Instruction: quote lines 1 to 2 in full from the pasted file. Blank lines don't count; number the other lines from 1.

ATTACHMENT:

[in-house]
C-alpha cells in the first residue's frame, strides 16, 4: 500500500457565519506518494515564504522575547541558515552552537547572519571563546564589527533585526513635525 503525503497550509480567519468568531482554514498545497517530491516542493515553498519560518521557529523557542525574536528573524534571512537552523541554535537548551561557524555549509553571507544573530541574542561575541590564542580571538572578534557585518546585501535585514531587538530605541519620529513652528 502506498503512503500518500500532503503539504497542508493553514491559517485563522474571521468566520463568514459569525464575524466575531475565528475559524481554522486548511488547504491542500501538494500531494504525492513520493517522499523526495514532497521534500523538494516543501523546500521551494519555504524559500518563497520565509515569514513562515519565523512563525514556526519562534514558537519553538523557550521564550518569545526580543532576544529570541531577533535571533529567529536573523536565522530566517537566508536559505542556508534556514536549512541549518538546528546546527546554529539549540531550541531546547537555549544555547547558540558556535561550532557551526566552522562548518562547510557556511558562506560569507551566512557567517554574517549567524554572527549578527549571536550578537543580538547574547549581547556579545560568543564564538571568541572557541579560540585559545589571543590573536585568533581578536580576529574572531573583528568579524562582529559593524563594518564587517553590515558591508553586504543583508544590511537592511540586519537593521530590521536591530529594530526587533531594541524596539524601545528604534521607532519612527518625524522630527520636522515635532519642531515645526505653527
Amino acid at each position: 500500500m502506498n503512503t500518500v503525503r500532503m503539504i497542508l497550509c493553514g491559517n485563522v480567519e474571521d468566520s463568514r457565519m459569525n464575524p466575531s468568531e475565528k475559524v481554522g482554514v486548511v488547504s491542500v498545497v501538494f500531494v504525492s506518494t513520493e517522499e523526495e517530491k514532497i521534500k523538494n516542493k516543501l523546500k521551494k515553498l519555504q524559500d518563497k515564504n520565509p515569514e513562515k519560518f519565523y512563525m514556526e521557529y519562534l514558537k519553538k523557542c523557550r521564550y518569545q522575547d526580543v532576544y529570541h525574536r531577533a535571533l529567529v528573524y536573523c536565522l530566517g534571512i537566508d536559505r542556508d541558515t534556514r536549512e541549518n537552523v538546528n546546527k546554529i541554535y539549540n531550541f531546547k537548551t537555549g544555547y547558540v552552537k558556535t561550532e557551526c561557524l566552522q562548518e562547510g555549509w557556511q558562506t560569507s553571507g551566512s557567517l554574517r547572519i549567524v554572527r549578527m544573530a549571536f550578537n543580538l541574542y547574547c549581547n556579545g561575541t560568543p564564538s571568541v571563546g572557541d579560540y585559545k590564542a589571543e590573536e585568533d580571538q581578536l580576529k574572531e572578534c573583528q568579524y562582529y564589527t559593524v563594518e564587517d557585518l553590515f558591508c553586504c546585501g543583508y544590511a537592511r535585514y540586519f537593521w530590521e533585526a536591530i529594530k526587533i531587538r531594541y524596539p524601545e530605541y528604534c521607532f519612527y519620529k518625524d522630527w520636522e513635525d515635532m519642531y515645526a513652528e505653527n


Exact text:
[in-house]
C-alpha cells in the first residue's frame, strides 16, 4: 500500500457565519506518494515564504522575547541558515552552537547572519571563546564589527533585526513635525 503525503497550509480567519468568531482554514498545497517530491516542493515553498519560518521557529523557542525574536528573524534571512537552523541554535537548551561557524555549509553571507544573530541574542561575541590564542580571538572578534557585518546585501535585514531587538530605541519620529513652528 502506498503512503500518500500532503503539504497542508493553514491559517485563522474571521468566520463568514459569525464575524466575531475565528475559524481554522486548511488547504491542500501538494500531494504525492513520493517522499523526495514532497521534500523538494516543501523546500521551494519555504524559500518563497520565509515569514513562515519565523512563525514556526519562534514558537519553538523557550521564550518569545526580543532576544529570541531577533535571533529567529536573523536565522530566517537566508536559505542556508534556514536549512541549518538546528546546527546554529539549540531550541531546547537555549544555547547558540558556535561550532557551526566552522562548518562547510557556511558562506560569507551566512557567517554574517549567524554572527549578527549571536550578537543580538547574547549581547556579545560568543564564538571568541572557541579560540585559545589571543590573536585568533581578536580576529574572531573583528568579524562582529559593524563594518564587517553590515558591508553586504543583508544590511537592511540586519537593521530590521536591530529594530526587533531594541524596539524601545528604534521607532519612527518625524522630527520636522515635532519642531515645526505653527